Bloomington Considers Creating Public Arts Commission
Bloomington City Council members said they're on board with an effort to display more art in public spaces in the city, but some disagree about what art they want in their neighborhood.
The city council is scheduled to vote during its regular meeting Monday on a proposal to create a public arts commission. The meeting begins at 6 p.m. at City Hall.
Deputy City Manager Billy Tyus acknowledged during a recent Committee of the Whole meeting that a person's view of art can be deeply personal.
“Art can be difficult. It can be subjective. What’s good and what’s not depends on who you ask,” Tyus said.
The city is proposing to establish a commission that would select what art should be allowed in city parks and on city buildings, or along sidewalks and other city property.
The volunteer panel would include three mayoral appointees, along with members of the city’s beautification committee and cultural commission. The seven-member board would set guidelines and make recommendations to the city council.
Tyus said that would remove the appearance of politics.
“If we are doing this on the basis of a pre-established criteria, it eliminates the whole argument that some people will make that you are selecting this because you know this person,” Tyus said.
A majority of the city council expressed support for the idea during the committee meeting, but differed on specifics.
Council member Jenn Carrillo, who represents parts of downtown and the west side, called for the city to rotate its commission members to consider different types of art that can reflect a particular neighborhood identity.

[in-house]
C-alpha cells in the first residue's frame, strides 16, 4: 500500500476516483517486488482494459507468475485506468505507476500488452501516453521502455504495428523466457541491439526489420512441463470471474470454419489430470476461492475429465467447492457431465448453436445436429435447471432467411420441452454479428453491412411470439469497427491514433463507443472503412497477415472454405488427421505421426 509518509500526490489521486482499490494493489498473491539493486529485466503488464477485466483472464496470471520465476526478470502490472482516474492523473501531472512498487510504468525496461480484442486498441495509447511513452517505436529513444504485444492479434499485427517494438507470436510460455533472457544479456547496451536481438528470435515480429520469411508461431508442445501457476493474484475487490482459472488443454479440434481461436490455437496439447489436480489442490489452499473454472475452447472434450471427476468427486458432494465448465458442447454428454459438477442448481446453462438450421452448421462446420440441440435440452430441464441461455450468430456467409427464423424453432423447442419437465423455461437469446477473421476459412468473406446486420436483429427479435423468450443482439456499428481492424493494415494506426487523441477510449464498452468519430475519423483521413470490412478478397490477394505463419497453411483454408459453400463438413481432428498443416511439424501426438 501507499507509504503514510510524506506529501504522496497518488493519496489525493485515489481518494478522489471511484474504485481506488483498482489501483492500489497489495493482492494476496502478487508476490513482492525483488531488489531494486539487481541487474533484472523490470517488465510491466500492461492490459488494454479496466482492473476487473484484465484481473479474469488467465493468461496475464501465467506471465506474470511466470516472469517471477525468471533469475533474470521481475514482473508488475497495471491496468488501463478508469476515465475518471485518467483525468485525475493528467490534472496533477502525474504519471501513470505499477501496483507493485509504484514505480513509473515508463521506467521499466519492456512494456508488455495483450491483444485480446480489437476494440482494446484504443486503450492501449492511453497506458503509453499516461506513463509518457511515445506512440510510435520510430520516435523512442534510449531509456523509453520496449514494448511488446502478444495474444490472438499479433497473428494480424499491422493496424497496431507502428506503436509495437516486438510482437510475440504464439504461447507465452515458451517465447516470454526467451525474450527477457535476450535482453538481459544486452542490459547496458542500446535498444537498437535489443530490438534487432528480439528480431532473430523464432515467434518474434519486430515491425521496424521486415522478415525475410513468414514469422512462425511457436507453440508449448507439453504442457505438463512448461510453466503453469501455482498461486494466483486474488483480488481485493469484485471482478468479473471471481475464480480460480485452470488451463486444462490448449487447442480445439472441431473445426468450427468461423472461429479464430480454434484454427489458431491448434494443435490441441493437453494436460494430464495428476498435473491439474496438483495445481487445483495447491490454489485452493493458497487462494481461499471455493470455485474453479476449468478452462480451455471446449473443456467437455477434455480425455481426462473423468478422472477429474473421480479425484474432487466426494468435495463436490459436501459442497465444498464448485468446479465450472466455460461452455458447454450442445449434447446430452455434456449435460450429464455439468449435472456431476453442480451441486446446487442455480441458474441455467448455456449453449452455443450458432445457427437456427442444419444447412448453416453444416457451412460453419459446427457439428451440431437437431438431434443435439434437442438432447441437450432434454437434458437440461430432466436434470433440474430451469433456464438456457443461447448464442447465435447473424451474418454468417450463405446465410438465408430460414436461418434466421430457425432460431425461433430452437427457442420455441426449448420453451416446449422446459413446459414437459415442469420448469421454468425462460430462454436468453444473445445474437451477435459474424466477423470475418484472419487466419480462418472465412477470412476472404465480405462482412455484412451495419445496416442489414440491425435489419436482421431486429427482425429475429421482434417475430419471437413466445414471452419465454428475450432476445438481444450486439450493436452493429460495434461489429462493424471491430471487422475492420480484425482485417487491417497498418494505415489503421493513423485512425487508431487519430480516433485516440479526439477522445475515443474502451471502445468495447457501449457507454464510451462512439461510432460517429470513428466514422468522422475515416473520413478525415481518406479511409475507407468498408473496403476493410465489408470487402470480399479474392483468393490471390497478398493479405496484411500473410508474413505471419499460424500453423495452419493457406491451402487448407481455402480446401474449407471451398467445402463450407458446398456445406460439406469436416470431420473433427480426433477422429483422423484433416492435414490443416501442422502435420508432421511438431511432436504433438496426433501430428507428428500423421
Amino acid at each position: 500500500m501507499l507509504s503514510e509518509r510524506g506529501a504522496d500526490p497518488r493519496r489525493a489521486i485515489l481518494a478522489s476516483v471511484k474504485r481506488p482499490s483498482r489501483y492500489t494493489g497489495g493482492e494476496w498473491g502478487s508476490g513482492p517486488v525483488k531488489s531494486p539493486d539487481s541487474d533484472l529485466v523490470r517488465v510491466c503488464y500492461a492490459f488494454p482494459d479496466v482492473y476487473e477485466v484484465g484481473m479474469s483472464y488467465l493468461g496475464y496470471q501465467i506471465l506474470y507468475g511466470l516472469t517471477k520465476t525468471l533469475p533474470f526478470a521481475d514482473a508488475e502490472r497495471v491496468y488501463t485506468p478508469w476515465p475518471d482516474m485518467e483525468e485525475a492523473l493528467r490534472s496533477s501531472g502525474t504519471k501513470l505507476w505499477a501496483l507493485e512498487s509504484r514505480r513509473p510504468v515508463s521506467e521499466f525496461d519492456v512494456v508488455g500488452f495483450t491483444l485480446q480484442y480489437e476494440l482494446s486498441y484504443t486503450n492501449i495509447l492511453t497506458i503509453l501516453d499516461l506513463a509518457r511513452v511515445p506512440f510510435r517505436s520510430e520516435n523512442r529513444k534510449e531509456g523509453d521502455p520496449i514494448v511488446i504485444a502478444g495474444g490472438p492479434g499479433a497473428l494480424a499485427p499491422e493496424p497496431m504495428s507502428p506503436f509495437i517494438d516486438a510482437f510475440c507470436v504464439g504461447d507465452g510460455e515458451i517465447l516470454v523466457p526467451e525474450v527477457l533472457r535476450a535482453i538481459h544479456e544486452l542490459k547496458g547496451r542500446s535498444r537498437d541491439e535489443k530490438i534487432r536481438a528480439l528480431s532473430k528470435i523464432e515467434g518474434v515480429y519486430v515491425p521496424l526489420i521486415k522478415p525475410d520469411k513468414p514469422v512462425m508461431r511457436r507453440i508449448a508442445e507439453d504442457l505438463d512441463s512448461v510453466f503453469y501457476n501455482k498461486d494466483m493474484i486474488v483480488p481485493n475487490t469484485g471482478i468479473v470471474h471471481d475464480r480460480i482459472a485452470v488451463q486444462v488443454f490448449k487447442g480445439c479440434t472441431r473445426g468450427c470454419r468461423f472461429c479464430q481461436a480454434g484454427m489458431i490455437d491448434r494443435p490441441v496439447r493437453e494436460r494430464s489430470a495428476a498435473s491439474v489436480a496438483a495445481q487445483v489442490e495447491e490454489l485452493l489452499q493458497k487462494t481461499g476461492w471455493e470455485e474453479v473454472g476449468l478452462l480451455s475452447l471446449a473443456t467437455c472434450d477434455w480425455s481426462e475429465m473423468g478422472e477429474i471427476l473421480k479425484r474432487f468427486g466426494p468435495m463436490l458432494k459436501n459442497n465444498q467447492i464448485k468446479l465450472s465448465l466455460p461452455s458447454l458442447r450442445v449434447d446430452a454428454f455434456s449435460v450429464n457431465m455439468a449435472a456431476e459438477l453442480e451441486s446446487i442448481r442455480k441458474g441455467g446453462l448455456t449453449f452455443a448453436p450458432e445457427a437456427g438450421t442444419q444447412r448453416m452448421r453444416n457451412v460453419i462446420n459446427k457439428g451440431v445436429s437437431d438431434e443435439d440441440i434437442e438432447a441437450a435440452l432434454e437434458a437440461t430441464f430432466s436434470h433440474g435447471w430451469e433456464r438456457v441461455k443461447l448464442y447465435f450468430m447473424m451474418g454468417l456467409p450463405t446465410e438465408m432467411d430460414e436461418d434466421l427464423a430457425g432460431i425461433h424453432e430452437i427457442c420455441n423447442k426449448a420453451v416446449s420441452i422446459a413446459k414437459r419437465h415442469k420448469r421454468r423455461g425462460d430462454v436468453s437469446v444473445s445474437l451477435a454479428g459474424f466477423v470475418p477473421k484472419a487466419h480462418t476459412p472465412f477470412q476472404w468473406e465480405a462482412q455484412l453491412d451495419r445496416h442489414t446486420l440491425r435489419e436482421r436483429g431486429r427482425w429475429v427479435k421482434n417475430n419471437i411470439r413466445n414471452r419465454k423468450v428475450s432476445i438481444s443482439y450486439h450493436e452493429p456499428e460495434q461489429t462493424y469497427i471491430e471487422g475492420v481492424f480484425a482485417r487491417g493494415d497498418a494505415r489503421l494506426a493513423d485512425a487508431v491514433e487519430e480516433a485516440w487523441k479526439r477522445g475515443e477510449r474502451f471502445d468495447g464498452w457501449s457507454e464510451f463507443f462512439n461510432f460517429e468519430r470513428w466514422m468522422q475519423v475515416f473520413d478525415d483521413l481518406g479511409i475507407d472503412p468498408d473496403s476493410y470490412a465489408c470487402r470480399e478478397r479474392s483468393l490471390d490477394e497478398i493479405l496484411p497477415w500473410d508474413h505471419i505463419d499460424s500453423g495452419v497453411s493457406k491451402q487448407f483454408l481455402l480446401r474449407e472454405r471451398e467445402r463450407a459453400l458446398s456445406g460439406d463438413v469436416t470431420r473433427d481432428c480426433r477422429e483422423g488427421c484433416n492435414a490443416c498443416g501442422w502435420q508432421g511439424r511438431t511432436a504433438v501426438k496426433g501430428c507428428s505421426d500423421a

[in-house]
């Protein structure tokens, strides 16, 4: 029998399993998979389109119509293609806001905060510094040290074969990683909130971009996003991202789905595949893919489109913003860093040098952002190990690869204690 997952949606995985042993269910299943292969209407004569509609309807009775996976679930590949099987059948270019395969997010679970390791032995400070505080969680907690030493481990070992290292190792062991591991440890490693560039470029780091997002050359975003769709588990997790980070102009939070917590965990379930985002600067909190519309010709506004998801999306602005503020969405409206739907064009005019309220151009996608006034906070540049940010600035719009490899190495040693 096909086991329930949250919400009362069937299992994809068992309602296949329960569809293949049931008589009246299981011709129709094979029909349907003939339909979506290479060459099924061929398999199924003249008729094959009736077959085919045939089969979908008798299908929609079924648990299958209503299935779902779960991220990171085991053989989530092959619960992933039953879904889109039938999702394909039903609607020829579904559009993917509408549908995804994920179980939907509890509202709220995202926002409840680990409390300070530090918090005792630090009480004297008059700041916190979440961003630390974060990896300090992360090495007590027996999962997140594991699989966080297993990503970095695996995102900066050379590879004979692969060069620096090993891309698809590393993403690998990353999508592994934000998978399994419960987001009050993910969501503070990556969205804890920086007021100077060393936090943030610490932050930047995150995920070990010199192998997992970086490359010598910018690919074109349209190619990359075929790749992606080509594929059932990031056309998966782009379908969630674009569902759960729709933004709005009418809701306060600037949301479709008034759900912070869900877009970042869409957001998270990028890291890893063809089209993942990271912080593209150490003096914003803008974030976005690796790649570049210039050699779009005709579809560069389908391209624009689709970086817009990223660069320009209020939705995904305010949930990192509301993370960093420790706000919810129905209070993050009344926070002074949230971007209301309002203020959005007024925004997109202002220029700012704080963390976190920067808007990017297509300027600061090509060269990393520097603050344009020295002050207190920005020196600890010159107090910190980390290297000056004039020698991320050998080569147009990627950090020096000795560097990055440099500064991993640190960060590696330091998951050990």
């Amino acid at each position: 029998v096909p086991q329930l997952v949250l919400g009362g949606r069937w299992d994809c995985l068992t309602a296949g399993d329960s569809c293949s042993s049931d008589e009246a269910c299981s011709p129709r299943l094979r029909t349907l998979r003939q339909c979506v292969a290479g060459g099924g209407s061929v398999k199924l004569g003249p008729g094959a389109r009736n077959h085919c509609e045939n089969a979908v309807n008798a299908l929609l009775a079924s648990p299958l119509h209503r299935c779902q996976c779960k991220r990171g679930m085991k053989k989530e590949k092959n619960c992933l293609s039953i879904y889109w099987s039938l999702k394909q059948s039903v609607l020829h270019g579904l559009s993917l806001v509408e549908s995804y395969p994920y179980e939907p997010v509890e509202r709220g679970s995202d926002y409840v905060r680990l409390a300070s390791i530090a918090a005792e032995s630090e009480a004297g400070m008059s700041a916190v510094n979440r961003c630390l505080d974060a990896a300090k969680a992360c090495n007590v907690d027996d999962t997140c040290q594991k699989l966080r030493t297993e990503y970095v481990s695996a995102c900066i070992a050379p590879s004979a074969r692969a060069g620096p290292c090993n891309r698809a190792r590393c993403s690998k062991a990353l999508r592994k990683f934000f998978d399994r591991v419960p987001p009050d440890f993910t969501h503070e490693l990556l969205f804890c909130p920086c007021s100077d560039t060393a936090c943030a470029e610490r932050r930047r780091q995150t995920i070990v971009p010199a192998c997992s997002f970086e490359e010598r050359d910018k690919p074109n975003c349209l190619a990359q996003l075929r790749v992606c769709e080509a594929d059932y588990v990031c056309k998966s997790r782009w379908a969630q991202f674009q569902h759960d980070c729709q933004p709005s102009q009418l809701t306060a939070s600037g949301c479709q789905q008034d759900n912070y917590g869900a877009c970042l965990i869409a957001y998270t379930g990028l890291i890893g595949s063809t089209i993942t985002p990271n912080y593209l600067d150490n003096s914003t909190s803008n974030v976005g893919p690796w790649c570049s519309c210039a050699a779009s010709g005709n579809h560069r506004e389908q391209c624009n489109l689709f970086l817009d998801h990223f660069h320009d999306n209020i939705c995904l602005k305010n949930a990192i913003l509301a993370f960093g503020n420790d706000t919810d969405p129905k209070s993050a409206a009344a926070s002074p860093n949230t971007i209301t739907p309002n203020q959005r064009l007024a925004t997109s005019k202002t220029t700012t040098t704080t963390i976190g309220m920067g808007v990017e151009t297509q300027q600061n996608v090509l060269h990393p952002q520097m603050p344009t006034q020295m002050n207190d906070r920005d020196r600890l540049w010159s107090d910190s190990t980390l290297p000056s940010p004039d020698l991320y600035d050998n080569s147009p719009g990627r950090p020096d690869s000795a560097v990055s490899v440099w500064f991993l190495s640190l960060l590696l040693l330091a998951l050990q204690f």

“Let’s be clear here that we aren’t creating segregation by acknowledging the fact that our city is different for different people in different neighborhoods,” Carrillo said.
Council member Kim Bray, who serves the northeast part of Bloomington, said she prefers a more one-size-fits-all approach.
“Let’s focus on that commonality rather than tear our community asunder by constantly focusing on those things that bring us into conflict and segregate us and separate us,” Bray said.
There's also a question of funding. Tyus suggested the city explore what's called a "percent for art fee" where a portion of construction project funding would pay for art that would complement the project.
“While we love our streets, while we love our sewers, the building of that is hardscape and it’s not always pretty, frankly,” Tyus said.
He also suggested the city could use funding from parkland dedication fees it collects from developers, but also recommended the city explore private fundraising.
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